Sculptures, digital photographs
Gaston Damag calls the bulul that remains focal in his practice as a colonial readymade – inversing the cult ideal of this Western representation of this rice god figure within art historical tradition. After all, he hails from the very community in which the rituals surrounding the bulul are performed. Taking from the material culture of the Ifugao, Damag puts to the fore the ambiguity that surrounds the reading of this figure: as it traverses inquiries of its artifact-ness vis-a-vis commercial distribution as a tourist souvenir and as an artistic strategy from which elements in art tradition configure themselves.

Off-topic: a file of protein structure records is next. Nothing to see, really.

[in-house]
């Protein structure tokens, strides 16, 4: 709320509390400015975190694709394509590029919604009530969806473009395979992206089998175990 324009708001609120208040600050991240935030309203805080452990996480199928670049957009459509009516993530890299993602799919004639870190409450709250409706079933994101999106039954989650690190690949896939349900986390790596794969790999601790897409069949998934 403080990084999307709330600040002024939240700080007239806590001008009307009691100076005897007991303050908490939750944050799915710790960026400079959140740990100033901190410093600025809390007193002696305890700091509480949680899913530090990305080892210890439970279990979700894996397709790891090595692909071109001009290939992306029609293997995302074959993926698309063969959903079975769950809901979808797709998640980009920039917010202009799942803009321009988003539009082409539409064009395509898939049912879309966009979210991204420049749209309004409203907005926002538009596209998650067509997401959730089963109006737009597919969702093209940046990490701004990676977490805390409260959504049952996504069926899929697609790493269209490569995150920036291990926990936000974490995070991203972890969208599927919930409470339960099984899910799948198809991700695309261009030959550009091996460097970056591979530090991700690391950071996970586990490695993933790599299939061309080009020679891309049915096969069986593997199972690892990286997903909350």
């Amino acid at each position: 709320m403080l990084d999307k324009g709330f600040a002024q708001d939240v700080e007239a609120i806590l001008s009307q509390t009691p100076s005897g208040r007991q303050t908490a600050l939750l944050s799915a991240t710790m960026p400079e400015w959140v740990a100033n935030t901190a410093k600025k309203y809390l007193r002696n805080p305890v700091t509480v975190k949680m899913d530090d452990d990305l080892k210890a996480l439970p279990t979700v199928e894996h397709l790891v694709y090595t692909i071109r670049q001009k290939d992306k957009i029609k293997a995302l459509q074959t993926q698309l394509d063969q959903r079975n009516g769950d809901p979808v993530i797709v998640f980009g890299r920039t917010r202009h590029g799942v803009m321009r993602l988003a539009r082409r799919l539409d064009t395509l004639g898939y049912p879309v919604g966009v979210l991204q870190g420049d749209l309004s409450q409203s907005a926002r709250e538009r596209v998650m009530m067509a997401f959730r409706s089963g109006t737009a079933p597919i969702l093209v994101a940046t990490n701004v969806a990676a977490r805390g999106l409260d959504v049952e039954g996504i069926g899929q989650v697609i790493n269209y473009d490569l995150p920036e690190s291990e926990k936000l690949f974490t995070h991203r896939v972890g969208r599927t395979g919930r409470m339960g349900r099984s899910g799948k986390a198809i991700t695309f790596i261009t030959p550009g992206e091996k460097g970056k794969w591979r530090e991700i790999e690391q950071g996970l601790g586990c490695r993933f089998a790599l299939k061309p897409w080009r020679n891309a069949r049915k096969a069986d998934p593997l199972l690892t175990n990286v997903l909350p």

As Damag is first and foremost an Ifugao, the ethnographic symbols that he makes use of are in authentic proximity of their usage. However he is trained in a Western academy that did not only gather criticality towards their lineage of semiotics but also of formalistic devices. In a sense, the bulul is the cornerstone from which is works shape around in. While the idol grounds the culture he participates in, it also functions as a visual method of focus and deconstruction to open up the field of materiality. Often he uses industrial materials such as glass, neon and steel in modernist arrangements in space.